Popular Science Monthly/Volume 54/March 1899/Science in Education



WHEN the history of education during the nineteenth century comes to be written, one of its most striking features will be presented by the rise and growth of science in the general educational arrangements of every civilized country. At the beginning of the century our schools and colleges were still following, with comparatively little change, the methods and subjects of tuition that had been in use from the time of the middle ages. But the extraordinary development of the physical and natural sciences, which has done so much to alter the ordinary conditions of life, has powerfully affected also our system of public instruction. The mediæval circle of studies has been widely recognized not to supply all the mental training needed in the ampler range of modern requirement. Science has, step by step, gained a footing in the strongholds of the older learning. Not without vehement struggle, however, has she been able to intrench herself there. Even now, although her ultimate victory is assured, the warfare is by no means at an end. The jealousy of the older régime and the strenuous, if sometimes blatant, belligerency of the reformers have not yet been pacified; and, from time to time, within our public schools and universities, there may still be heard the growls of opposition and the shouts of conflict. But these sounds are growing fainter. Even the most conservative don hardly ventures nowadays openly to denounce Science and all her works. Grudgingly, it may be, but yet perforce, he has to admit the teaching of modern science to a place among the subjects which the university embraces, and in which it grants degrees. In our public schools a "modern side" has been introduced, and even on the classical side an increasing share of the curriculum is devoted to oral and practical teaching in science. New colleges have been founded in the more important centers of population, for the purpose, more particularly, of enabling the community to obtain a thorough education in modern science.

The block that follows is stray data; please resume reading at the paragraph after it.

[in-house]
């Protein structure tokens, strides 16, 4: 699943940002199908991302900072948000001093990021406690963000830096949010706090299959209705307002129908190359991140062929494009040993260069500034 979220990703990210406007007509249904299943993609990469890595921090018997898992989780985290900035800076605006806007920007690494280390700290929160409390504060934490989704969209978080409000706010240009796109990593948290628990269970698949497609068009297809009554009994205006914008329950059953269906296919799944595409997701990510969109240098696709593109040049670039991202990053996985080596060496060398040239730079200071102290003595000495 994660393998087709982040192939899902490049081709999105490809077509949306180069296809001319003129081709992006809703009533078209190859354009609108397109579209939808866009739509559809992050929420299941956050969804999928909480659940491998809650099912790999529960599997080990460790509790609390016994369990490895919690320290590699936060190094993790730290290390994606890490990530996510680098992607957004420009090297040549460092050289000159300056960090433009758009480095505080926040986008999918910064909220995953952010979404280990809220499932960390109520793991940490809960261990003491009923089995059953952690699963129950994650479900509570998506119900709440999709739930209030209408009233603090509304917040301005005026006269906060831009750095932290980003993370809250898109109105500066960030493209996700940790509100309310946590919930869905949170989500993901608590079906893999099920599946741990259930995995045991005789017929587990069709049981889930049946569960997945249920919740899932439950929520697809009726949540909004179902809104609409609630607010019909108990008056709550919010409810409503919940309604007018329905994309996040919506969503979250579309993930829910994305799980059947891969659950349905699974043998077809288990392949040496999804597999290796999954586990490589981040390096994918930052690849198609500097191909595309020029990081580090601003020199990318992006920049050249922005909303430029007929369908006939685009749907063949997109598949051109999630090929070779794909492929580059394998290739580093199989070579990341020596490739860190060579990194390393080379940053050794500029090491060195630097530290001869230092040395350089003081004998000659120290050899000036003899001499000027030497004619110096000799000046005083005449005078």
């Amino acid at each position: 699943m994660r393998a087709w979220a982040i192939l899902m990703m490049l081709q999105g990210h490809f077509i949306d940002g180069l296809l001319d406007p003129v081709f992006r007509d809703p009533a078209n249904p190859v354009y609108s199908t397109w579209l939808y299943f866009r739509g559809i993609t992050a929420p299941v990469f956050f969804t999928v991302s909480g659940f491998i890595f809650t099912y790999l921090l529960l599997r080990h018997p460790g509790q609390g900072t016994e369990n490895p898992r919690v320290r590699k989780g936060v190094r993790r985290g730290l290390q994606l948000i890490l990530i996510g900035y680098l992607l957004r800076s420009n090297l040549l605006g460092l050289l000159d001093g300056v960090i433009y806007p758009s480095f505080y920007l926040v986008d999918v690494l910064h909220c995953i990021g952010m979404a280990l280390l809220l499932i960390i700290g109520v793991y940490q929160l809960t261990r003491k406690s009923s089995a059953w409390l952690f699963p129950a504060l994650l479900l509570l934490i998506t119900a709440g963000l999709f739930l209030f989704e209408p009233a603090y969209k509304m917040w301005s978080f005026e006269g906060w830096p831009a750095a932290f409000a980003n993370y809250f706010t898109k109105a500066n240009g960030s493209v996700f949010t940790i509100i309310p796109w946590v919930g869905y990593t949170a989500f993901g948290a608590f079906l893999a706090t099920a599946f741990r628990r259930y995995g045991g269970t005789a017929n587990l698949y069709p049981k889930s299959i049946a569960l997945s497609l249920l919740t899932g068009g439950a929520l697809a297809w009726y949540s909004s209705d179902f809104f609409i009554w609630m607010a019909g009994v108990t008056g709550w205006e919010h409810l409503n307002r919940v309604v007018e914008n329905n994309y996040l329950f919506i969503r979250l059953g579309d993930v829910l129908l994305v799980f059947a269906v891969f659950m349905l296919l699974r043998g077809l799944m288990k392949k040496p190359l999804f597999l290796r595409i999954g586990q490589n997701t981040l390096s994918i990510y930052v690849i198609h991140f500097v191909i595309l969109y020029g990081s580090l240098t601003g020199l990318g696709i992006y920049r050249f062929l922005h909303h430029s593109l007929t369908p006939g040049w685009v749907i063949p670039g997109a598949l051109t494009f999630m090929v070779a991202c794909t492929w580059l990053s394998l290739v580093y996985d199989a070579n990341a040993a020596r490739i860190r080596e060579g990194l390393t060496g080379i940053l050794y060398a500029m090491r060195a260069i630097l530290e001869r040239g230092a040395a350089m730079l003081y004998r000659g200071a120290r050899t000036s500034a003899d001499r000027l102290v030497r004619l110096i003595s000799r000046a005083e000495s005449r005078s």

The mainspring of this remarkable educational revolution has, doubtless, been the earnest conviction that the older learning was no longer adequate in the changed and changing conditions of our time; that vast new fields of knowledge, opened up by the increased study of Nature, ought to be included in any scheme of instruction intended to fit men for the struggle of modern life, and that in this newer knowledge much might be found to minister to the highest ends of education. Nevertheless, it must be admitted that utilitarian considerations have not been wholly absent from the minds of the reformers. Science has many and far-reaching practical applications. It has called into existence many new trades and professions, and has greatly modified many of those of older date. In a thousand varied ways it has come into the ordinary affairs of everyday life. Its cultivation has brought innumerable material benefits; its neglect would obviously entail many serious industrial disadvantages, and could not fail to leave us behind in the commercial progress of the nations of the globe.